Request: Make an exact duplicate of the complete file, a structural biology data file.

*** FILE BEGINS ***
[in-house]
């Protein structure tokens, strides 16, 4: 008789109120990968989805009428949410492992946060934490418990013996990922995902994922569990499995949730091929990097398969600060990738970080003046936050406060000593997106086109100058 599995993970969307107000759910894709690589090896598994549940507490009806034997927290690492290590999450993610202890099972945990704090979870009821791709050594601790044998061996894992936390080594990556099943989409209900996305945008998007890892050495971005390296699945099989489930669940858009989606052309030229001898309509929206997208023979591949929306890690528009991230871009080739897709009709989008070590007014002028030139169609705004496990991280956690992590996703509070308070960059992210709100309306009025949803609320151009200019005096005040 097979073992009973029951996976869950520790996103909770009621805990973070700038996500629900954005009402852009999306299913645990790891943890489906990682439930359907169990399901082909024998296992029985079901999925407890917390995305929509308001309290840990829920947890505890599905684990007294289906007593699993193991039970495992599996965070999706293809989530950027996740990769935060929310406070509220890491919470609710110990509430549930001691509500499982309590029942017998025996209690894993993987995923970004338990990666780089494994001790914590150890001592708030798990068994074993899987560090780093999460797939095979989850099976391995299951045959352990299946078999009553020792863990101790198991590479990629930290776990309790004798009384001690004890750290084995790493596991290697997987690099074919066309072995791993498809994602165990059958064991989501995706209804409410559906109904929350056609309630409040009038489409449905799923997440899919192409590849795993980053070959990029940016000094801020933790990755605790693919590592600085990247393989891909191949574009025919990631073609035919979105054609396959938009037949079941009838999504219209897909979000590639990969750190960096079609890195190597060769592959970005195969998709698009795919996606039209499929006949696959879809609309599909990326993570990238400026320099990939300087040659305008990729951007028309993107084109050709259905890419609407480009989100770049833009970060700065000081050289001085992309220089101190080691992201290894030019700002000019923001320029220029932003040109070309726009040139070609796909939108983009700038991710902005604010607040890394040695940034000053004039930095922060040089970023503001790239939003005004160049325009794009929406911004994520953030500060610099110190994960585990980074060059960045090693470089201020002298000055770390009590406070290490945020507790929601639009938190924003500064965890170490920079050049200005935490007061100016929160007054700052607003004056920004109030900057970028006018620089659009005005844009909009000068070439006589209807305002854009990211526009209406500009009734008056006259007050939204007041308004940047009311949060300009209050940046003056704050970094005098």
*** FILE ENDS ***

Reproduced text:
[in-house]
């Protein structure tokens, strides 16, 4: 008789109120990968989805009428949410492992946060934490418990013996990922995902994922569990499995949730091929990097398969600060990738970080003046936050406060000593997106086109100058 599995993970969307107000759910894709690589090896598994549940507490009806034997927290690492290590999450993610202890099972945990704090979870009821791709050594601790044998061996894992936390080594990556099943989409209900996305945008998007890892050495971005390296699945099989489930669940858009989606052309030229001898309509929206997208023979591949929306890690528009991230871009080739897709009709989008070590007014002028030139169609705004496990991280956690992590996703509070308070960059992210709100309306009025949803609320151009200019005096005040 097979073992009973029951996976869950520790996103909770009621805990973070700038996500629900954005009402852009999306299913645990790891943890489906990682439930359907169990399901082909024998296992029985079901999925407890917390995305929509308001309290840990829920947890505890599905684990007294289906007593699993193991039970495992599996965070999706293809989530950027996740990769935060929310406070509220890491919470609710110990509430549930001691509500499982309590029942017998025996209690894993993987995923970004338990990666780089494994001790914590150890001592708030798990068994074993899987560090780093999460797939095979989850099976391995299951045959352990299946078999009553020792863990101790198991590479990629930290776990309790004798009384001690004890750290084995790493596991290697997987690099074919066309072995791993498809994602165990059958064991989501995706209804409410559906109904929350056609309630409040009038489409449905799923997440899919192409590849795993980053070959990029940016000094801020933790990755605790693919590592600085990247393989891909191949574009025919990631073609035919979105054609396959938009037949079941009838999504219209897909979000590639990969750190960096079609890195190597060769592959970005195969998709698009795919996606039209499929006949696959879809609309599909990326993570990238400026320099990939300087040659305008990729951007028309993107084109050709259905890419609407480009989100770049833009970060700065000081050289001085992309220089101190080691992201290894030019700002000019923001320029220029932003040109070309726009040139070609796909939108983009700038991710902005604010607040890394040695940034000053004039930095922060040089970023503001790239939003005004160049325009794009929406911004994520953030500060610099110190994960585990980074060059960045090693470089201020002298000055770390009590406070290490945020507790929601639009938190924003500064965890170490920079050049200005935490007061100016929160007054700052607003004056920004109030900057970028006018620089659009005005844009909009000068070439006589209807305002854009990211526009209406500009009734008056006259007050939204007041308004940047009311949060300009209050940046003056704050970094005098």